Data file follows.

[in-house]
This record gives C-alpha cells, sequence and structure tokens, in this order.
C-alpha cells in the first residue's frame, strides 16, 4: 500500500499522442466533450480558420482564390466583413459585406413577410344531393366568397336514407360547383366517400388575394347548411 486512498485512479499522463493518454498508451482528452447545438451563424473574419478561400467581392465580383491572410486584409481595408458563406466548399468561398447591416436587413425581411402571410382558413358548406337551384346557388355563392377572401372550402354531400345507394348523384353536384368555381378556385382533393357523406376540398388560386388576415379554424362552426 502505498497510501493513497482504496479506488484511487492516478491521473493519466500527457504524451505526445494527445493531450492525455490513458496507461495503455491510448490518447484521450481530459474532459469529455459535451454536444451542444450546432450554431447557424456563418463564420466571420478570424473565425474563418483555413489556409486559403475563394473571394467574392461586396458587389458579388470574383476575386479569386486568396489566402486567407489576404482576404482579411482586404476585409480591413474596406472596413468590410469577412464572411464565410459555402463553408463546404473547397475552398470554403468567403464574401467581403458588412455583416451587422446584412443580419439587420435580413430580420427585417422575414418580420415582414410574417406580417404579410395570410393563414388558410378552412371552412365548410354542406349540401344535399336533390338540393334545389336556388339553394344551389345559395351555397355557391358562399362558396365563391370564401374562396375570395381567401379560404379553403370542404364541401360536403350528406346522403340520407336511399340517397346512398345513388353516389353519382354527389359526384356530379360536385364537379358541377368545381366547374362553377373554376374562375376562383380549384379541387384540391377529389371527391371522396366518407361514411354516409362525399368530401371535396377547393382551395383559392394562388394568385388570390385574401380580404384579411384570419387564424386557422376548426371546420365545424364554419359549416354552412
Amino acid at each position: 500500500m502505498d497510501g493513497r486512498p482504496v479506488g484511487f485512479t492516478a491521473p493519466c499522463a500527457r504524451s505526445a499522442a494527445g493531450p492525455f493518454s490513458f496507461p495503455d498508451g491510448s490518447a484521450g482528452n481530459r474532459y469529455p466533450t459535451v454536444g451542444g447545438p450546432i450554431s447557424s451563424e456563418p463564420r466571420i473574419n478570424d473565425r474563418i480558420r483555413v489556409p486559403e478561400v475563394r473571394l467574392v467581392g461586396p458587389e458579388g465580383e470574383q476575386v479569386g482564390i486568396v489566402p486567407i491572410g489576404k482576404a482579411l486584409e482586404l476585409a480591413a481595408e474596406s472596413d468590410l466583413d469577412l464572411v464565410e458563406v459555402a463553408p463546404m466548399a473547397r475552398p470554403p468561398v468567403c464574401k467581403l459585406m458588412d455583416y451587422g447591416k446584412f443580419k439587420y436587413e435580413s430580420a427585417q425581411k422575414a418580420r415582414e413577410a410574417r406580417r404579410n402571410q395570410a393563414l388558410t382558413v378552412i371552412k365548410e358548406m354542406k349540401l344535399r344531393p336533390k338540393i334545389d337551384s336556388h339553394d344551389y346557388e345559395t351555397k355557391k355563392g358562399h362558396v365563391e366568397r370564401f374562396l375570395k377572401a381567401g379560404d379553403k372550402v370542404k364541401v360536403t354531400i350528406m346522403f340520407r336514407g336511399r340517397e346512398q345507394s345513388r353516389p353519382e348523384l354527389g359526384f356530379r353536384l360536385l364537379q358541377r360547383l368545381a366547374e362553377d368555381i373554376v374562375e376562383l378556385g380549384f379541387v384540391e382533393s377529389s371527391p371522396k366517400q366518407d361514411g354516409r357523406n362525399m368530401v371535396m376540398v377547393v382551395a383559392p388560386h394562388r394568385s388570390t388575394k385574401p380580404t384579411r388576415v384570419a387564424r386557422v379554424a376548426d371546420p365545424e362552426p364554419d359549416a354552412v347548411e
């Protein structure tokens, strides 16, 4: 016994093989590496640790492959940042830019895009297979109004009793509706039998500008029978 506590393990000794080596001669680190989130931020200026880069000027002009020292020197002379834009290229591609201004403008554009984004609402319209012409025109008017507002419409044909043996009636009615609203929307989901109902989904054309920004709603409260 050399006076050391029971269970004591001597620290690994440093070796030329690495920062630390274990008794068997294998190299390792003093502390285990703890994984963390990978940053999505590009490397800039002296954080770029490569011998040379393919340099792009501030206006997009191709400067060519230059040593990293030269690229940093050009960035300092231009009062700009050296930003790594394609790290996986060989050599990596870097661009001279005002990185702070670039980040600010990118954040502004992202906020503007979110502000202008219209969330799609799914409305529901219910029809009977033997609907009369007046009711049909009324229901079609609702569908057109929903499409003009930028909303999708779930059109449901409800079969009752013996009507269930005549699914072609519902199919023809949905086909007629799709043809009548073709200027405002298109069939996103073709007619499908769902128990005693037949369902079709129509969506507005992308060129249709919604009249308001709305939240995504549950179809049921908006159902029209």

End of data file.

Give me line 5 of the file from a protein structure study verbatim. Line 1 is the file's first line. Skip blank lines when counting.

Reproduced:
């Protein structure tokens, strides 16, 4: 016994093989590496640790492959940042830019895009297979109004009793509706039998500008029978 506590393990000794080596001669680190989130931020200026880069000027002009020292020197002379834009290229591609201004403008554009984004609402319209012409025109008017507002419409044909043996009636009615609203929307989901109902989904054309920004709603409260 050399006076050391029971269970004591001597620290690994440093070796030329690495920062630390274990008794068997294998190299390792003093502390285990703890994984963390990978940053999505590009490397800039002296954080770029490569011998040379393919340099792009501030206006997009191709400067060519230059040593990293030269690229940093050009960035300092231009009062700009050296930003790594394609790290996986060989050599990596870097661009001279005002990185702070670039980040600010990118954040502004992202906020503007979110502000202008219209969330799609799914409305529901219910029809009977033997609907009369007046009711049909009324229901079609609702569908057109929903499409003009930028909303999708779930059109449901409800079969009752013996009507269930005549699914072609519902199919023809949905086909007629799709043809009548073709200027405002298109069939996103073709007619499908769902128990005693037949369902079709129509969506507005992308060129249709919604009249308001709305939240995504549950179809049921908006159902029209």